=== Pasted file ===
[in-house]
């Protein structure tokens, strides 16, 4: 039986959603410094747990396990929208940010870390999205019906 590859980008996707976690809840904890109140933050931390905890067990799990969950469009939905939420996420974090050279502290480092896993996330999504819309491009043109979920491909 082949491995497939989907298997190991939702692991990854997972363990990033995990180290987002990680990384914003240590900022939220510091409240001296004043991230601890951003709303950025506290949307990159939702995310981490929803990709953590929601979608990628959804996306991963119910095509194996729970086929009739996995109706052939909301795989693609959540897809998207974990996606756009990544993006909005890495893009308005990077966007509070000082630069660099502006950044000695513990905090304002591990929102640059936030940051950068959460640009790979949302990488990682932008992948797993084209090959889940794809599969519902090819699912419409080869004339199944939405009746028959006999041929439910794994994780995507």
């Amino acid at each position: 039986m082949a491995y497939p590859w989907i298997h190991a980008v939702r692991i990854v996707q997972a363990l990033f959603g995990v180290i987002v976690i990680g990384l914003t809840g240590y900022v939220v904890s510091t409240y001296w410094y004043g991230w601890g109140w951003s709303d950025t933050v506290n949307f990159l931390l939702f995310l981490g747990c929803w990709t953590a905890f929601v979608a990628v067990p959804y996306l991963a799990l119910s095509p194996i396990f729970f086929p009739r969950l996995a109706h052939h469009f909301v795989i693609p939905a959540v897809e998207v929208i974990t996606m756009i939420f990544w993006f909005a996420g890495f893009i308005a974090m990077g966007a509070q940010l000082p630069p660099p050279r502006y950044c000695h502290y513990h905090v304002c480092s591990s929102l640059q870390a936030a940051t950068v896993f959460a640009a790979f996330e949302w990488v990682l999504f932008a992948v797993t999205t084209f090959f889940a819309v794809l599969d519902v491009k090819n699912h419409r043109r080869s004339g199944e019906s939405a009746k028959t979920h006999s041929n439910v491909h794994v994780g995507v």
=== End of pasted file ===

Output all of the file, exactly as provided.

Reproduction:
[in-house]
């Protein structure tokens, strides 16, 4: 039986959603410094747990396990929208940010870390999205019906 590859980008996707976690809840904890109140933050931390905890067990799990969950469009939905939420996420974090050279502290480092896993996330999504819309491009043109979920491909 082949491995497939989907298997190991939702692991990854997972363990990033995990180290987002990680990384914003240590900022939220510091409240001296004043991230601890951003709303950025506290949307990159939702995310981490929803990709953590929601979608990628959804996306991963119910095509194996729970086929009739996995109706052939909301795989693609959540897809998207974990996606756009990544993006909005890495893009308005990077966007509070000082630069660099502006950044000695513990905090304002591990929102640059936030940051950068959460640009790979949302990488990682932008992948797993084209090959889940794809599969519902090819699912419409080869004339199944939405009746028959006999041929439910794994994780995507």
């Amino acid at each position: 039986m082949a491995y497939p590859w989907i298997h190991a980008v939702r692991i990854v996707q997972a363990l990033f959603g995990v180290i987002v976690i990680g990384l914003t809840g240590y900022v939220v904890s510091t409240y001296w410094y004043g991230w601890g109140w951003s709303d950025t933050v506290n949307f990159l931390l939702f995310l981490g747990c929803w990709t953590a905890f929601v979608a990628v067990p959804y996306l991963a799990l119910s095509p194996i396990f729970f086929p009739r969950l996995a109706h052939h469009f909301v795989i693609p939905a959540v897809e998207v929208i974990t996606m756009i939420f990544w993006f909005a996420g890495f893009i308005a974090m990077g966007a509070q940010l000082p630069p660099p050279r502006y950044c000695h502290y513990h905090v304002c480092s591990s929102l640059q870390a936030a940051t950068v896993f959460a640009a790979f996330e949302w990488v990682l999504f932008a992948v797993t999205t084209f090959f889940a819309v794809l599969d519902v491009k090819n699912h419409r043109r080869s004339g199944e019906s939405a009746k028959t979920h006999s041929n439910v491909h794994v994780g995507v």